China’s important polyethylene market (PE) showed little sign of any major upturn in October. Trade data from Global Trade Information Services shows:
• Demand was up just 4% versus 2010 levels
• Production was up 3%, as China’s refinery operating rates slowed
• Imports were up 8%, and exports up 57%
These figures are virtually unchanged over the past few months.
Yet as fellow-blogger John Richardson noted last week, some in the industry still seem to assume we are about to see a repeat of China’s 2008-10 panic stimulus measures. They thus ignore the policy statements being made by the new leadership about the need for slower growth. The official GDP target to 2020 is now just 7%, compared to an achieved 10.5% per annum over the past decade.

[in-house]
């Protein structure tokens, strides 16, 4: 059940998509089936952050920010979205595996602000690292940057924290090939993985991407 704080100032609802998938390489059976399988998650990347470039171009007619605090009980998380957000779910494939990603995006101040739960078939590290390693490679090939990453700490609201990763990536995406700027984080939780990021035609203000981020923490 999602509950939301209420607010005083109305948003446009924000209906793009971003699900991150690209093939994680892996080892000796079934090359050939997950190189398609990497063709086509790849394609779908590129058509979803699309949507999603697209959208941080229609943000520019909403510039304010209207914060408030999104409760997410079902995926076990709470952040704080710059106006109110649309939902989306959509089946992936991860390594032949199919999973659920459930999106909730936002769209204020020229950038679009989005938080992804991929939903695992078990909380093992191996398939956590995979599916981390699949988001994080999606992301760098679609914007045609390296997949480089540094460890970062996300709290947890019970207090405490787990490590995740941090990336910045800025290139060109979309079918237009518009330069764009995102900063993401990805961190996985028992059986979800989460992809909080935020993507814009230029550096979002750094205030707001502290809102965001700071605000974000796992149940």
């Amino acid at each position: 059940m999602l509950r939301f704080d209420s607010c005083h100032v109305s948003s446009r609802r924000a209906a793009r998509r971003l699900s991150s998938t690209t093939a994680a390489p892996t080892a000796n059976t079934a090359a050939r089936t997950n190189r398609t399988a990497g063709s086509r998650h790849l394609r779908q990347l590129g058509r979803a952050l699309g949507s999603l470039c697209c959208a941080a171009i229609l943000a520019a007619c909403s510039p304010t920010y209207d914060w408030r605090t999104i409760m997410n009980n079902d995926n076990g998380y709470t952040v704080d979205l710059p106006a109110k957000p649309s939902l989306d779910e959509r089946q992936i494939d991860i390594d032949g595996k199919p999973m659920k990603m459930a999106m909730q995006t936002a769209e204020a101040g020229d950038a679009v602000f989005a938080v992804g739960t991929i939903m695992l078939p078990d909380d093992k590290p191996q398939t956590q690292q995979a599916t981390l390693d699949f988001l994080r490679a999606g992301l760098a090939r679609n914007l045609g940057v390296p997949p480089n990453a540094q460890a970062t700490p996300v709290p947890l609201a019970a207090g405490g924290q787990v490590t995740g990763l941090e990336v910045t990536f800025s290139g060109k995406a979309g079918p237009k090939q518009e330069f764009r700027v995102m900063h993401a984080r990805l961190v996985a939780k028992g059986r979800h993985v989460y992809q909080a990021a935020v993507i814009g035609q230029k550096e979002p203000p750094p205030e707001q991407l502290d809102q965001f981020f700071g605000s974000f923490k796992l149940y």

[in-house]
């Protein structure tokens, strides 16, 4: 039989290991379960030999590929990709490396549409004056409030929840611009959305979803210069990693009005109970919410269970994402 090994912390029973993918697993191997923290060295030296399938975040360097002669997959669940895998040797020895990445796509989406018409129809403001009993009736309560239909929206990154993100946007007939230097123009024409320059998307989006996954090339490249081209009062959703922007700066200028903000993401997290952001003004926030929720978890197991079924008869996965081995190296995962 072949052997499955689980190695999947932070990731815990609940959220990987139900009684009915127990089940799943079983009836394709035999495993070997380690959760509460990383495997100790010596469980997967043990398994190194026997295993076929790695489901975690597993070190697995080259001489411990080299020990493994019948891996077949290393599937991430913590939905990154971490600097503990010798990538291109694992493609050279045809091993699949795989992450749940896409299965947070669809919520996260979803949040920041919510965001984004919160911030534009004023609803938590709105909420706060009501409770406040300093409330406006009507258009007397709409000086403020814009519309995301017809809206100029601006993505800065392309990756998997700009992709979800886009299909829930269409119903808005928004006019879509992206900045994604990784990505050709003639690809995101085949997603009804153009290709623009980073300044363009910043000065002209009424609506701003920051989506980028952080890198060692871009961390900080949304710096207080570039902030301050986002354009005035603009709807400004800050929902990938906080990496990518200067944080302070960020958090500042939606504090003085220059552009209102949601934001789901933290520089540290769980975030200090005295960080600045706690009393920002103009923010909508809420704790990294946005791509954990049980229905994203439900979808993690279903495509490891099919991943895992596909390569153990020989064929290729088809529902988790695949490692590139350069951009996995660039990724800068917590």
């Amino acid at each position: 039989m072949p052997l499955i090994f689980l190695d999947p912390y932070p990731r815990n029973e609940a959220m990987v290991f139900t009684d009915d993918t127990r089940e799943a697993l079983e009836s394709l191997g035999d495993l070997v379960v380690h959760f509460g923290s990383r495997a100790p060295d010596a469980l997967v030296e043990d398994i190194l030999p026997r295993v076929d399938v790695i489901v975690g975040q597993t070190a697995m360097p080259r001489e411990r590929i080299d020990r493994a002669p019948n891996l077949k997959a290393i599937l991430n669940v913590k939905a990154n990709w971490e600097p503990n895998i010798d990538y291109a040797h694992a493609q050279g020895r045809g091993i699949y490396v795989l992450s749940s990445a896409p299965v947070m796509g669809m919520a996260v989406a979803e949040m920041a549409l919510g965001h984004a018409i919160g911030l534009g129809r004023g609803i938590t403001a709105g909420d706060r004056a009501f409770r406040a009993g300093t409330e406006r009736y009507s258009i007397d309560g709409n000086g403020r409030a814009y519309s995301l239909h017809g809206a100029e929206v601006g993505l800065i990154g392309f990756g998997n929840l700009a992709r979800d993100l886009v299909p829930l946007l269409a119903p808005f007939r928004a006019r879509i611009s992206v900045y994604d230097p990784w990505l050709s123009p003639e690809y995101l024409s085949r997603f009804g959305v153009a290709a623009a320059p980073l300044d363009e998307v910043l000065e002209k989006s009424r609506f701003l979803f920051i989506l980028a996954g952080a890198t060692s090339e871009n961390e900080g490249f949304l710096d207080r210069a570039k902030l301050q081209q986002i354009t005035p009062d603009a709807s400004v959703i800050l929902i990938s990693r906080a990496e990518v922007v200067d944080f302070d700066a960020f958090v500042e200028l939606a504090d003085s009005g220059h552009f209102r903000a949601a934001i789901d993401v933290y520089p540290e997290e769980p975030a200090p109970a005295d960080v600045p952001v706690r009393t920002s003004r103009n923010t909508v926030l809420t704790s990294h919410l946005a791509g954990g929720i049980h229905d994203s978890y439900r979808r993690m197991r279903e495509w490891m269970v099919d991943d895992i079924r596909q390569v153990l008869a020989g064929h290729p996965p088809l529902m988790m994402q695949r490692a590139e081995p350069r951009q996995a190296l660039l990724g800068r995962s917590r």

Equally, it is clear that domestic consumption is the key priority, not exports. This means the 1bn Chinese (89%) with incomes between $2-$20/day will be the main focus. Only 4% of the population has incomes over this amount. So their needs will be for very basic and affordable products. Anyone waiting for a return to 2009’s boom is thus likely to be waiting for a very long time.